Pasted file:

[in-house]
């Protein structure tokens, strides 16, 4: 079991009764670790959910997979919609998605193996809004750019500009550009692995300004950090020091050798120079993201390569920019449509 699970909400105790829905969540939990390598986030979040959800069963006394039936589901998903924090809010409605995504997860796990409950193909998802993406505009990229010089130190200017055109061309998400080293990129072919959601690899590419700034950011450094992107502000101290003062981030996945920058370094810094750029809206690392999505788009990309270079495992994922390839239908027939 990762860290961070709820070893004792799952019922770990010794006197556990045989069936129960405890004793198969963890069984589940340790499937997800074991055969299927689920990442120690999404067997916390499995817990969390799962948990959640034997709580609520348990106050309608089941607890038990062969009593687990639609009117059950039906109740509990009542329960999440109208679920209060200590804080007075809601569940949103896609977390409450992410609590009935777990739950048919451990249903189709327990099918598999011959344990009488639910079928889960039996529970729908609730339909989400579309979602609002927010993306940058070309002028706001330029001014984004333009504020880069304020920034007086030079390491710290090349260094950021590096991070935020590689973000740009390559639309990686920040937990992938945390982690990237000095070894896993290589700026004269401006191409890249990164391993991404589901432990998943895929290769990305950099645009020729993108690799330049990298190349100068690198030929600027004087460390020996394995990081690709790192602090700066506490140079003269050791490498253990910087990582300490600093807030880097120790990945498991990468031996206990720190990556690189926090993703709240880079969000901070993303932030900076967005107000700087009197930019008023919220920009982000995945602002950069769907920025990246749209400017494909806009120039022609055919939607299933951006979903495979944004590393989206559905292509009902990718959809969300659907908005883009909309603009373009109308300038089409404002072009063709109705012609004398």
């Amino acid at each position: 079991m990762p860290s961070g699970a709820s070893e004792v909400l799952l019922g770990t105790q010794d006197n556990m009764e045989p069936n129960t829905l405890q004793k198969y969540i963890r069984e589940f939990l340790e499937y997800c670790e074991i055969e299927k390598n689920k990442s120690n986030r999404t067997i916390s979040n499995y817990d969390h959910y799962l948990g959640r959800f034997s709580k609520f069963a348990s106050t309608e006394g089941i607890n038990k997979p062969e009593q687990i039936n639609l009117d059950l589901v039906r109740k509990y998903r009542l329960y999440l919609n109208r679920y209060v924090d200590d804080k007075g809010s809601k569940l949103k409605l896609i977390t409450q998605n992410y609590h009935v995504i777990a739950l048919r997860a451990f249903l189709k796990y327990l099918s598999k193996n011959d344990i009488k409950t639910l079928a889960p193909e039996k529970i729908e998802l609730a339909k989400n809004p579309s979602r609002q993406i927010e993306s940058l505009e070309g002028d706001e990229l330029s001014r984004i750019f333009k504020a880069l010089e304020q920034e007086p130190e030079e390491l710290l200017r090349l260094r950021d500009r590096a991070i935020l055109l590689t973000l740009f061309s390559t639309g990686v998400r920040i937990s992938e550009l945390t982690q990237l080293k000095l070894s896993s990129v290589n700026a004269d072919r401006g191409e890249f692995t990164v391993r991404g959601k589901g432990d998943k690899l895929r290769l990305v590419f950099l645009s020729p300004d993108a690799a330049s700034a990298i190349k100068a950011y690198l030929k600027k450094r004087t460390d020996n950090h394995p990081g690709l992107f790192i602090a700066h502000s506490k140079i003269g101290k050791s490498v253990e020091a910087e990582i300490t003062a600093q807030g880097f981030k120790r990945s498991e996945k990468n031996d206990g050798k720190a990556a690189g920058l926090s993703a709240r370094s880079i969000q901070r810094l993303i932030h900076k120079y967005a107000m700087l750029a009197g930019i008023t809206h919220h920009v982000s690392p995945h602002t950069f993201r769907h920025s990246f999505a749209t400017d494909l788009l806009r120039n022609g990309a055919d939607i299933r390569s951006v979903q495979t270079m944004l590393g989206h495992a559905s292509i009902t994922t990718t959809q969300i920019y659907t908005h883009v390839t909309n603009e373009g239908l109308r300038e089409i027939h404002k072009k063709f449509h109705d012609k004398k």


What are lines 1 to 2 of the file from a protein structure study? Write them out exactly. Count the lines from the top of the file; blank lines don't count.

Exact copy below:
[in-house]
């Protein structure tokens, strides 16, 4: 079991009764670790959910997979919609998605193996809004750019500009550009692995300004950090020091050798120079993201390569920019449509 699970909400105790829905969540939990390598986030979040959800069963006394039936589901998903924090809010409605995504997860796990409950193909998802993406505009990229010089130190200017055109061309998400080293990129072919959601690899590419700034950011450094992107502000101290003062981030996945920058370094810094750029809206690392999505788009990309270079495992994922390839239908027939 990762860290961070709820070893004792799952019922770990010794006197556990045989069936129960405890004793198969963890069984589940340790499937997800074991055969299927689920990442120690999404067997916390499995817990969390799962948990959640034997709580609520348990106050309608089941607890038990062969009593687990639609009117059950039906109740509990009542329960999440109208679920209060200590804080007075809601569940949103896609977390409450992410609590009935777990739950048919451990249903189709327990099918598999011959344990009488639910079928889960039996529970729908609730339909989400579309979602609002927010993306940058070309002028706001330029001014984004333009504020880069304020920034007086030079390491710290090349260094950021590096991070935020590689973000740009390559639309990686920040937990992938945390982690990237000095070894896993290589700026004269401006191409890249990164391993991404589901432990998943895929290769990305950099645009020729993108690799330049990298190349100068690198030929600027004087460390020996394995990081690709790192602090700066506490140079003269050791490498253990910087990582300490600093807030880097120790990945498991990468031996206990720190990556690189926090993703709240880079969000901070993303932030900076967005107000700087009197930019008023919220920009982000995945602002950069769907920025990246749209400017494909806009120039022609055919939607299933951006979903495979944004590393989206559905292509009902990718959809969300659907908005883009909309603009373009109308300038089409404002072009063709109705012609004398």